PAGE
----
I can look back at some specific days when the level of mental pain reached very high peaks. If 10 is the highest on the ‘pain scale’, some days the pain level actually went up to 9 or 9.5. I remember it going up that high on several occasions. It reached 9.5 a few years ago while travelling in Thailand. I was waiting for a plane in Bangkok heading to Burma where I was to visit some missionary friends. I can hardly take any more pain. I am walking up and down at the airport terminal and OCD is walking with me, giving me no rest. I remember asking this Western looking girl sitting down with her computer if she knew of the password so I could connect to the internet. I was desperately trying to contact anyone out there for prayer. She looks up at me and said: ‘Are you Timothée Paton?’ Surprised, I respond ‘Yes I am.’ Then she adds: ‘You probably don’t remember me: You came and spoke at our youth group some years ago. How are you?’ ‘I looked at her and said: ‘Well, to be honest with you I am not well at all. I really do need the Lord.’
‘I’ll pray for you’ she said. All the passengers on her flight had already boarded the plane. She took my hand and ask God to minister to me. I never saw or heard of her again.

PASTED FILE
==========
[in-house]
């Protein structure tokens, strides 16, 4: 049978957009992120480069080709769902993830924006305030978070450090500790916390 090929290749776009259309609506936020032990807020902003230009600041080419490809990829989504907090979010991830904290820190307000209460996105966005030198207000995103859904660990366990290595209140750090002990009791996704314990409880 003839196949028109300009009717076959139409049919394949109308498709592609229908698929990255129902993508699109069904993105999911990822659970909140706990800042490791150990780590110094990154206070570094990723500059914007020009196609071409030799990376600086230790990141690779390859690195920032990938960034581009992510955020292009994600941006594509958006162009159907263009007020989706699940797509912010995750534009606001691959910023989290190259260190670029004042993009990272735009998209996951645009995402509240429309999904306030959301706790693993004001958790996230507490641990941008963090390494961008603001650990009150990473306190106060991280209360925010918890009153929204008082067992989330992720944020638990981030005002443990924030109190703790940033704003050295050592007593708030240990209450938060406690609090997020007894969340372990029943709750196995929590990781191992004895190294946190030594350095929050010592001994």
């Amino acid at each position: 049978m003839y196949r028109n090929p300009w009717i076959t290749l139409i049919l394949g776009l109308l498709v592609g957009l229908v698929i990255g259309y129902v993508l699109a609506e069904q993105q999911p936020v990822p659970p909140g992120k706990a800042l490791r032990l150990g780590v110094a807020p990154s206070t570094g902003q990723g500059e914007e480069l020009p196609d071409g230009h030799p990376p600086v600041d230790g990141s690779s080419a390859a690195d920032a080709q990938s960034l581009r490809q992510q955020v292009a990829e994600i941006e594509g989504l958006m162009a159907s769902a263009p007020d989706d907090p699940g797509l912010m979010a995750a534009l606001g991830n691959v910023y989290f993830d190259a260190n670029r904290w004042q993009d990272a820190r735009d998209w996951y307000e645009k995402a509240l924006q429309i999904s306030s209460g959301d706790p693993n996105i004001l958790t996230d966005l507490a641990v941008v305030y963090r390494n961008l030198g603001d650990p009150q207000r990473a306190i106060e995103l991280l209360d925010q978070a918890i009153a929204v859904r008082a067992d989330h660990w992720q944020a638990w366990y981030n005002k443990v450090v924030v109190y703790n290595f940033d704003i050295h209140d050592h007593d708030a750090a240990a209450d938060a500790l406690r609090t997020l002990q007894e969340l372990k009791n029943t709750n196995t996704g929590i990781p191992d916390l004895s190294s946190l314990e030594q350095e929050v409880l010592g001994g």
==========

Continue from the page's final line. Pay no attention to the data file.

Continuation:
As I reached rock bottom, the Lord in His Grace led me to one of His children right there in the middle of an airport.
Down that long road of pain God has often brought wonderful people just at the right time to encourage and guide me. If you are one of those reading this, do know how forever grateful I am for your help.
Over the years I have probably ‘tried’ every kind of spiritual and secular help you could think of. I flew out several times overseas (a couple of times to America) to seek assistance from professional counsellors. From Sozo prayer method to EMDR to Theophostic counselling or cognitive therapy.
I have learnt that the more you feed OCD the more it wants. Every time you give in to a fear, you feed the beast.
Today at age 45, I thank God I am doing better. He has been good to me.
There have been breakthroughs and setbacks. Thankfully in recent years I have known more breakthroughs than setbacks.
The first real breakthrough came years ago when in Cambodia. Back then I was a member of the WEC Field Leadership Team. One day at one of our meetings I turned to the other five members and opened my heart about my battle with OCD. I felt a release.
When you bring your pain, your struggles, and your weaknesses into the open, you have just made your first step towards restoration.